“As countries implement necessary quarantines and social distancing practices to contain the pandemic, the world has been put in a Great Lockdown,” said Gita Gopinath, chief economist of the I.M.F. “The magnitude and speed of collapse in activity that has followed is unlike anything experienced in our lifetimes.”
Ms. Gopinath said that the loss of global output would be “far worse” than the 2008 financial crisis and that policymakers are facing an unusual predicament in that traditional stimulus measures are little match for a pandemic that is being fought with shutdowns and quarantines.
If the pandemic persists into the second half of the year, the contraction could be twice as severe and the expected rebound in 2021 could fail to materialize if additional waves of the virus spread later in the year. Over the next two years, the pandemic could shave $9 trillion from global G.D.P.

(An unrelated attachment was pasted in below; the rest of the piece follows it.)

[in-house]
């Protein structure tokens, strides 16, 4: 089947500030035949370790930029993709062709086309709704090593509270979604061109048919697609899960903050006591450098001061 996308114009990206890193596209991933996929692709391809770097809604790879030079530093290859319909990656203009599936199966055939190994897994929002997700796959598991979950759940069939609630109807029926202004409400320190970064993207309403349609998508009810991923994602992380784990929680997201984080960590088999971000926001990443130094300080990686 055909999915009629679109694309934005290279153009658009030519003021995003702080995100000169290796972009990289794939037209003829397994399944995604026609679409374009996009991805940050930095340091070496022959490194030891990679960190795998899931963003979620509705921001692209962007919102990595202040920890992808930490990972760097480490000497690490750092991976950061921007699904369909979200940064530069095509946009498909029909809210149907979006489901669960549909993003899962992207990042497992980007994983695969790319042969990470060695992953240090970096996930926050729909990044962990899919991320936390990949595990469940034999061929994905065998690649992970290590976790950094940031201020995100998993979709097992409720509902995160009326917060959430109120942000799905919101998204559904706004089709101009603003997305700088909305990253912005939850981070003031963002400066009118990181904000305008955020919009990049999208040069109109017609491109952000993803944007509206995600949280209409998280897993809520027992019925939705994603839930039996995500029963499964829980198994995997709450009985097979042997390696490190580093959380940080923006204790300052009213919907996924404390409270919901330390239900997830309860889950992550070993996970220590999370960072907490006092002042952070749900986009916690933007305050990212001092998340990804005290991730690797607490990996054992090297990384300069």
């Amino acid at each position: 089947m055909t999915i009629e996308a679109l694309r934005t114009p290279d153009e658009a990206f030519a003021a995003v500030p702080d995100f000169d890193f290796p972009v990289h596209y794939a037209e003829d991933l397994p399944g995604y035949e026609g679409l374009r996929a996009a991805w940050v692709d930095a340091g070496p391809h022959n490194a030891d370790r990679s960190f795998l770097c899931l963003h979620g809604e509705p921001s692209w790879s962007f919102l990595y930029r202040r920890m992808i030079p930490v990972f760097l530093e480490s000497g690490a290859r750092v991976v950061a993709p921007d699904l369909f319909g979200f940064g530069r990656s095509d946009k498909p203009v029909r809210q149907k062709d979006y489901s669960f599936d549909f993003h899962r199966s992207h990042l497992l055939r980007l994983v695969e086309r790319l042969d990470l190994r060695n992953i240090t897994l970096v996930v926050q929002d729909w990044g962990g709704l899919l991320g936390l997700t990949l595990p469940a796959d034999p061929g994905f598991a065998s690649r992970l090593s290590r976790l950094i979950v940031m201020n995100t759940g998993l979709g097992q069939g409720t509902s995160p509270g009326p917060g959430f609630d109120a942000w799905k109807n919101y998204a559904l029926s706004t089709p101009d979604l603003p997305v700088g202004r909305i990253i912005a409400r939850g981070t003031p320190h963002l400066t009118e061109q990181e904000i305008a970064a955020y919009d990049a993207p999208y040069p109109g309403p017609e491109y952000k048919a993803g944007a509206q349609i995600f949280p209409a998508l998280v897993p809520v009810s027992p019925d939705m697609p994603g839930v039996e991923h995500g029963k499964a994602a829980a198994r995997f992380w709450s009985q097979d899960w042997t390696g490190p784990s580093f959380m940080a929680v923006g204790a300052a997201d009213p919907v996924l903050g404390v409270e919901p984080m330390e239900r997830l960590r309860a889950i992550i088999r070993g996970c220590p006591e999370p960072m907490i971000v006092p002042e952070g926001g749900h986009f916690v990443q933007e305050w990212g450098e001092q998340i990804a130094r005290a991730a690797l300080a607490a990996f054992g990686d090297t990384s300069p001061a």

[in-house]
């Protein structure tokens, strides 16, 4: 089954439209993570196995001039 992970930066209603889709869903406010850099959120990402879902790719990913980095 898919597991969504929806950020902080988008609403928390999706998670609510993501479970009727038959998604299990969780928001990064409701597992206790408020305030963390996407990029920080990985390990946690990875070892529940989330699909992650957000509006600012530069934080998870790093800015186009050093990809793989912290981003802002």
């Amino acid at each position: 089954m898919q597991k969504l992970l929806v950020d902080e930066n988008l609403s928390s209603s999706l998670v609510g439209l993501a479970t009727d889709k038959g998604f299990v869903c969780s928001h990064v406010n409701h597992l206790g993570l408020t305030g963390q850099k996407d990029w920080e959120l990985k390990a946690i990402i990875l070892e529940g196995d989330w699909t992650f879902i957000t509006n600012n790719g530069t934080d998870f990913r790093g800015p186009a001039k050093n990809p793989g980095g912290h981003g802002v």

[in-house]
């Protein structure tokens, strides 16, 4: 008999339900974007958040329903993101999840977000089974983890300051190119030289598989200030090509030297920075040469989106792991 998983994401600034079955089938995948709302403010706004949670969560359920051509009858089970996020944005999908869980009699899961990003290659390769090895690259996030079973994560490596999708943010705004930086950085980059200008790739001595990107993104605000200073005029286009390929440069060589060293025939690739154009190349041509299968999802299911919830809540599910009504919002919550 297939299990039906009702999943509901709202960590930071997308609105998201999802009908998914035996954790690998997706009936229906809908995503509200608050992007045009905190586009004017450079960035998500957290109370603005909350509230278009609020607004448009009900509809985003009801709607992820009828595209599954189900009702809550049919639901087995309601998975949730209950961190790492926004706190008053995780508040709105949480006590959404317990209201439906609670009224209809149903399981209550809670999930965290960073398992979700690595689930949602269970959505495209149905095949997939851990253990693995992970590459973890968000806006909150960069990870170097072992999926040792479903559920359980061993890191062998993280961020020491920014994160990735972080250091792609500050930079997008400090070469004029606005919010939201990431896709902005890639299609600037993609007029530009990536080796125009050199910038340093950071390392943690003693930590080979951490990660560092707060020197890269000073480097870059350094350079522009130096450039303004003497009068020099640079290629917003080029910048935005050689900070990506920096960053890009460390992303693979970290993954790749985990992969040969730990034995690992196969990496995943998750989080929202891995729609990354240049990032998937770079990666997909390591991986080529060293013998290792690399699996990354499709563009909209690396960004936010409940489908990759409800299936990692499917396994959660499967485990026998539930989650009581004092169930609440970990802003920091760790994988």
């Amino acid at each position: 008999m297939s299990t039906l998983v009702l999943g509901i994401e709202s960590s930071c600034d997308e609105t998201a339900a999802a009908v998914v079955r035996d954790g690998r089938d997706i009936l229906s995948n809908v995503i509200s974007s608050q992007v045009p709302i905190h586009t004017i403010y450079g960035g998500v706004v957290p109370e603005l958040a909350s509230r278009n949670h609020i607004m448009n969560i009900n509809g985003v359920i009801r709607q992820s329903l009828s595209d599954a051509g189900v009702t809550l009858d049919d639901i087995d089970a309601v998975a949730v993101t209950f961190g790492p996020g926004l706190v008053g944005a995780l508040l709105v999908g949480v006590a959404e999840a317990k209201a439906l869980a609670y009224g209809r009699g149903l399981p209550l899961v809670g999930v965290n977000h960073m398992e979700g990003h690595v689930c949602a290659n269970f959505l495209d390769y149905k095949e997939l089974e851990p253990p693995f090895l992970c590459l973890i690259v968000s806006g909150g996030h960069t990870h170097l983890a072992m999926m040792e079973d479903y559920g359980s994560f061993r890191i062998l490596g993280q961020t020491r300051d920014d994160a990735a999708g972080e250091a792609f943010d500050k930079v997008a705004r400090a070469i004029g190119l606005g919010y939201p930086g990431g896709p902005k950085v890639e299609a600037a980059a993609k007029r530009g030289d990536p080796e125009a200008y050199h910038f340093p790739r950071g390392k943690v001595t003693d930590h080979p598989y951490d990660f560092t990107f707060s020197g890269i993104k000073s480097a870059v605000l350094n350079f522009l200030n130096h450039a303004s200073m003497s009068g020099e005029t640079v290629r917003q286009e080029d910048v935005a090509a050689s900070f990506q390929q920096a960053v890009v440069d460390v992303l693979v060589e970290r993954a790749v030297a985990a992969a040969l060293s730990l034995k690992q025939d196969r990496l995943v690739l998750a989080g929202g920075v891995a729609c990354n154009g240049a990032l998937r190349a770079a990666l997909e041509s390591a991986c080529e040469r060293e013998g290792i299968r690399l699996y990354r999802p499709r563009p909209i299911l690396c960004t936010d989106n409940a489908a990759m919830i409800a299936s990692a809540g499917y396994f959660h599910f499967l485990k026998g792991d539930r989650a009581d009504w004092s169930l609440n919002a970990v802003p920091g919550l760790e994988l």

Tentatively, the fund projects growth to rebound to 5.8 percent next year.
In 2020, the I.M.F. projects that the U.S. economy will contract by 5.9 percent. In Europe, it will shrink by 7.5 percent, led by steep declines in Italy and Spain.
Emerging markets and developing economies will not be spared, but in some cases they fare better. In China, where the virus originated and where draconian measures were imposed to combat it, growth is forecast to slow to a rate of 1.2 percent this year.
Neel Kashkari, president of the Federal Reserve Bank of Minneapolis, said the economic damage was not likely to be erased quickly, particularly if people continue to be worried about contracting the virus.
“We know after the Great Depression people carried the scars of that experience with them for many, many years,” Mr. Kashkari said in an interview on the “Today” show. “I think the longer that this goes on, the more people who are affected by it, the longer that recovery is going to be.”